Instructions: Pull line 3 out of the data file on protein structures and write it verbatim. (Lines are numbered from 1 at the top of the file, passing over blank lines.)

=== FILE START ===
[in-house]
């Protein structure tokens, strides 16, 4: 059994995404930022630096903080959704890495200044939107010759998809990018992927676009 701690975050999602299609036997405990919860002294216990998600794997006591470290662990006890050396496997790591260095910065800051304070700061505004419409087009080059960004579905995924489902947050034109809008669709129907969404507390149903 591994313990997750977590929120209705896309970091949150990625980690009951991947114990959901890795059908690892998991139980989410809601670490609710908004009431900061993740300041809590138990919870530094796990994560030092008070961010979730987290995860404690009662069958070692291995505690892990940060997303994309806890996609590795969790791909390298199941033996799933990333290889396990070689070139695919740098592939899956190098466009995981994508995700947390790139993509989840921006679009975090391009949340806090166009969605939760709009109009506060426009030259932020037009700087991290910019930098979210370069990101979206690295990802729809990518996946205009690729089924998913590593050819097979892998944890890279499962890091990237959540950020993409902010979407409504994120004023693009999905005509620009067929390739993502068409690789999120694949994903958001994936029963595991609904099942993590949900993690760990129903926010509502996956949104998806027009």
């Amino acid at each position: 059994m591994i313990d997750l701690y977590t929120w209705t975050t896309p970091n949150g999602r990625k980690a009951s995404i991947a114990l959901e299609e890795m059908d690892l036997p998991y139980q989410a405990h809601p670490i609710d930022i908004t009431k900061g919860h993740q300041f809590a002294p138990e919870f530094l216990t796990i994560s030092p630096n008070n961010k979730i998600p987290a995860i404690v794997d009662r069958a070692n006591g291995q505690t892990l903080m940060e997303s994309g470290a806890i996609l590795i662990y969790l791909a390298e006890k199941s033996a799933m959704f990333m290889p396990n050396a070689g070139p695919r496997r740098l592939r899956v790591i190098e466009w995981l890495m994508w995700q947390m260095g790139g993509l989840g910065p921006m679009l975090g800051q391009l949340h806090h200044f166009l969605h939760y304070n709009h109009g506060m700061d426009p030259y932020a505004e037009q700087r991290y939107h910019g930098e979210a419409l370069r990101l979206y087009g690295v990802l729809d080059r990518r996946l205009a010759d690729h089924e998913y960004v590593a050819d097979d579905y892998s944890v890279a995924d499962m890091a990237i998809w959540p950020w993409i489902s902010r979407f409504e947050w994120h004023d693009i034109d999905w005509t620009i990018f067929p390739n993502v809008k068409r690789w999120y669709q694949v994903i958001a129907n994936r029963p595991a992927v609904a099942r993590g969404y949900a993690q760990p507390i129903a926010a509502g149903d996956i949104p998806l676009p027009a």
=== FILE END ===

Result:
């Amino acid at each position: 059994m591994i313990d997750l701690y977590t929120w209705t975050t896309p970091n949150g999602r990625k980690a009951s995404i991947a114990l959901e299609e890795m059908d690892l036997p998991y139980q989410a405990h809601p670490i609710d930022i908004t009431k900061g919860h993740q300041f809590a002294p138990e919870f530094l216990t796990i994560s030092p630096n008070n961010k979730i998600p987290a995860i404690v794997d009662r069958a070692n006591g291995q505690t892990l903080m940060e997303s994309g470290a806890i996609l590795i662990y969790l791909a390298e006890k199941s033996a799933m959704f990333m290889p396990n050396a070689g070139p695919r496997r740098l592939r899956v790591i190098e466009w995981l890495m994508w995700q947390m260095g790139g993509l989840g910065p921006m679009l975090g800051q391009l949340h806090h200044f166009l969605h939760y304070n709009h109009g506060m700061d426009p030259y932020a505004e037009q700087r991290y939107h910019g930098e979210a419409l370069r990101l979206y087009g690295v990802l729809d080059r990518r996946l205009a010759d690729h089924e998913y960004v590593a050819d097979d579905y892998s944890v890279a995924d499962m890091a990237i998809w959540p950020w993409i489902s902010r979407f409504e947050w994120h004023d693009i034109d999905w005509t620009i990018f067929p390739n993502v809008k068409r690789w999120y669709q694949v994903i958001a129907n994936r029963p595991a992927v609904a099942r993590g969404y949900a993690q760990p507390i129903a926010a509502g149903d996956i949104p998806l676009p027009a």